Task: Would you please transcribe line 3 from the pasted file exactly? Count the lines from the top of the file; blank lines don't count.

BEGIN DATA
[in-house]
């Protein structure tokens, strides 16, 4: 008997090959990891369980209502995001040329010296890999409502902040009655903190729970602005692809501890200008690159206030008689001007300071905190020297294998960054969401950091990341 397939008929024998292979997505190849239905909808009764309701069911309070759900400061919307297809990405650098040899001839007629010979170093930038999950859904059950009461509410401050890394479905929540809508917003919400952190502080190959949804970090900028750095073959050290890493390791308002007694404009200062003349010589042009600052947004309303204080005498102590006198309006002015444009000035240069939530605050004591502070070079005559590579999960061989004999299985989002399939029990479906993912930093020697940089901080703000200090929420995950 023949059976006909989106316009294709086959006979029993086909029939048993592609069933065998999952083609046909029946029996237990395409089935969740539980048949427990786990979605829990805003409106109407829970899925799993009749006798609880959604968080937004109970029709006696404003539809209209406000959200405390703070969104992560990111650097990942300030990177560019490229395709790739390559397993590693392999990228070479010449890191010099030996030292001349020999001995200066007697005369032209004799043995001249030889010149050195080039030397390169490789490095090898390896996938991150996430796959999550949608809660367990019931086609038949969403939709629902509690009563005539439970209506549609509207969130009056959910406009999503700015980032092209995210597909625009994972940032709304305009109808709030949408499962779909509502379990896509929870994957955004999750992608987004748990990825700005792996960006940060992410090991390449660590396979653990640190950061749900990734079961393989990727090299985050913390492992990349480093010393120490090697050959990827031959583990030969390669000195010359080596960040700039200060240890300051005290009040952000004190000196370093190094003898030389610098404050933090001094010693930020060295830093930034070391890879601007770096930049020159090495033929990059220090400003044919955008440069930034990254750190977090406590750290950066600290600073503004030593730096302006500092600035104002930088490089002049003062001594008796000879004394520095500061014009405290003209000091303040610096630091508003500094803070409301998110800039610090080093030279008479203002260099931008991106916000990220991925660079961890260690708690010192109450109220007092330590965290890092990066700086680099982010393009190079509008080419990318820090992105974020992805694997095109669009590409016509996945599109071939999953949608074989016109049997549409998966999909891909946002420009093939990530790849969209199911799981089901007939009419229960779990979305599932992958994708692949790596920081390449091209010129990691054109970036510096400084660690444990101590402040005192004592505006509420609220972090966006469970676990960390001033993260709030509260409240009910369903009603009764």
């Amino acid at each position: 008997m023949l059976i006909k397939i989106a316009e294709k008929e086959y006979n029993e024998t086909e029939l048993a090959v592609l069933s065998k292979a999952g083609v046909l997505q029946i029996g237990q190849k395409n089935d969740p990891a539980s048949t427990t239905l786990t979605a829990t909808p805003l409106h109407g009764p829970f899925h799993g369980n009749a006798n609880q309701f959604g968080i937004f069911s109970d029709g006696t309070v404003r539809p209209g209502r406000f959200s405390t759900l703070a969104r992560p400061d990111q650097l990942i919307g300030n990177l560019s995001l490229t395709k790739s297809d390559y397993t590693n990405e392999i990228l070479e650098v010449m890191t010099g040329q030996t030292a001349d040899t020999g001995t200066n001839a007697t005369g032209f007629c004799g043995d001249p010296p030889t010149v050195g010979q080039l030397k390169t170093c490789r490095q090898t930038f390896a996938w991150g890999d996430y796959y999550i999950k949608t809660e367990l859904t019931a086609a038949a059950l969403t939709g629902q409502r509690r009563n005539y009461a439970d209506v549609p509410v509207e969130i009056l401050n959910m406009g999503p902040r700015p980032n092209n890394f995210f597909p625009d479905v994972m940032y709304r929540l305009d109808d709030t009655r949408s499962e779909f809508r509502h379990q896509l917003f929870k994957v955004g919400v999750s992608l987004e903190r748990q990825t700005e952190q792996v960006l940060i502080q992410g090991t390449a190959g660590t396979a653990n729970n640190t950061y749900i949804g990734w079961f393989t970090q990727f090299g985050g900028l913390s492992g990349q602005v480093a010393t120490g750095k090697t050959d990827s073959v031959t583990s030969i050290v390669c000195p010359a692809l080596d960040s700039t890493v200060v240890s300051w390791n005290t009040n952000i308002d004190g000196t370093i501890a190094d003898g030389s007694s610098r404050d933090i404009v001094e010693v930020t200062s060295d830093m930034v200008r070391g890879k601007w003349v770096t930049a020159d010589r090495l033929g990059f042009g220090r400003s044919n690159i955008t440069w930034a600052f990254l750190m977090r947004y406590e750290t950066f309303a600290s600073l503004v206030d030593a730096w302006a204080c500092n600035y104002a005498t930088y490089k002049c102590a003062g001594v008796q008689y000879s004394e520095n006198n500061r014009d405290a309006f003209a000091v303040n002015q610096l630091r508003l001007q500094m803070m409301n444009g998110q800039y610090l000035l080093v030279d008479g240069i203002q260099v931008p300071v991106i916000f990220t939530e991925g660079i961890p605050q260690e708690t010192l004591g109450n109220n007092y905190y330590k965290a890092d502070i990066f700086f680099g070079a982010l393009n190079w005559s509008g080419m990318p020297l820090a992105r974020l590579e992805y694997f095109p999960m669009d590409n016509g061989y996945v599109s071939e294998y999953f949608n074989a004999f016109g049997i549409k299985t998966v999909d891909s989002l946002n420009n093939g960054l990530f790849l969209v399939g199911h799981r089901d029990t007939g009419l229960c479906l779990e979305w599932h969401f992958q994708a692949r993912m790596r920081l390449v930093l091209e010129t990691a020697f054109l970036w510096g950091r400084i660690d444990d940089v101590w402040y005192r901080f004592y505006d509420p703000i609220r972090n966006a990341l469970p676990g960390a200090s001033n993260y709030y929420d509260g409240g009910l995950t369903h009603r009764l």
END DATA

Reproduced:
């Amino acid at each position: 008997m023949l059976i006909k397939i989106a316009e294709k008929e086959y006979n029993e024998t086909e029939l048993a090959v592609l069933s065998k292979a999952g083609v046909l997505q029946i029996g237990q190849k395409n089935d969740p990891a539980s048949t427990t239905l786990t979605a829990t909808p805003l409106h109407g009764p829970f899925h799993g369980n009749a006798n609880q309701f959604g968080i937004f069911s109970d029709g006696t309070v404003r539809p209209g209502r406000f959200s405390t759900l703070a969104r992560p400061d990111q650097l990942i919307g300030n990177l560019s995001l490229t395709k790739s297809d390559y397993t590693n990405e392999i990228l070479e650098v010449m890191t010099g040329q030996t030292a001349d040899t020999g001995t200066n001839a007697t005369g032209f007629c004799g043995d001249p010296p030889t010149v050195g010979q080039l030397k390169t170093c490789r490095q090898t930038f390896a996938w991150g890999d996430y796959y999550i999950k949608t809660e367990l859904t019931a086609a038949a059950l969403t939709g629902q409502r509690r009563n005539y009461a439970d209506v549609p509410v509207e969130i009056l401050n959910m406009g999503p902040r700015p980032n092209n890394f995210f597909p625009d479905v994972m940032y709304r929540l305009d109808d709030t009655r949408s499962e779909f809508r509502h379990q896509l917003f929870k994957v955004g919400v999750s992608l987004e903190r748990q990825t700005e952190q792996v960006l940060i502080q992410g090991t390449a190959g660590t396979a653990n729970n640190t950061y749900i949804g990734w079961f393989t970090q990727f090299g985050g900028l913390s492992g990349q602005v480093a010393t120490g750095k090697t050959d990827s073959v031959t583990s030969i050290v390669c000195p010359a692809l080596d960040s700039t890493v200060v240890s300051w390791n005290t009040n952000i308002d004190g000196t370093i501890a190094d003898g030389s007694s610098r404050d933090i404009v001094e010693v930020t200062s060295d830093m930034v200008r070391g890879k601007w003349v770096t930049a020159d010589r090495l033929g990059f042009g220090r400003s044919n690159i955008t440069w930034a600052f990254l750190m977090r947004y406590e750290t950066f309303a600290s600073l503004v206030d030593a730096w302006a204080c500092n600035y104002a005498t930088y490089k002049c102590a003062g001594v008796q008689y000879s004394e520095n006198n500061r014009d405290a309006f003209a000091v303040n002015q610096l630091r508003l001007q500094m803070m409301n444009g998110q800039y610090l000035l080093v030279d008479g240069i203002q260099v931008p300071v991106i916000f990220t939530e991925g660079i961890p605050q260690e708690t010192l004591g109450n109220n007092y905190y330590k965290a890092d502070i990066f700086f680099g070079a982010l393009n190079w005559s509008g080419m990318p020297l820090a992105r974020l590579e992805y694997f095109p999960m669009d590409n016509g061989y996945v599109s071939e294998y999953f949608n074989a004999f016109g049997i549409k299985t998966v999909d891909s989002l946002n420009n093939g960054l990530f790849l969209v399939g199911h799981r089901d029990t007939g009419l229960c479906l779990e979305w599932h969401f992958q994708a692949r993912m790596r920081l390449v930093l091209e010129t990691a020697f054109l970036w510096g950091r400084i660690d444990d940089v101590w402040y005192r901080f004592y505006d509420p703000i609220r972090n966006a990341l469970p676990g960390a200090s001033n993260y709030y929420d509260g409240g009910l995950t369903h009603r009764l």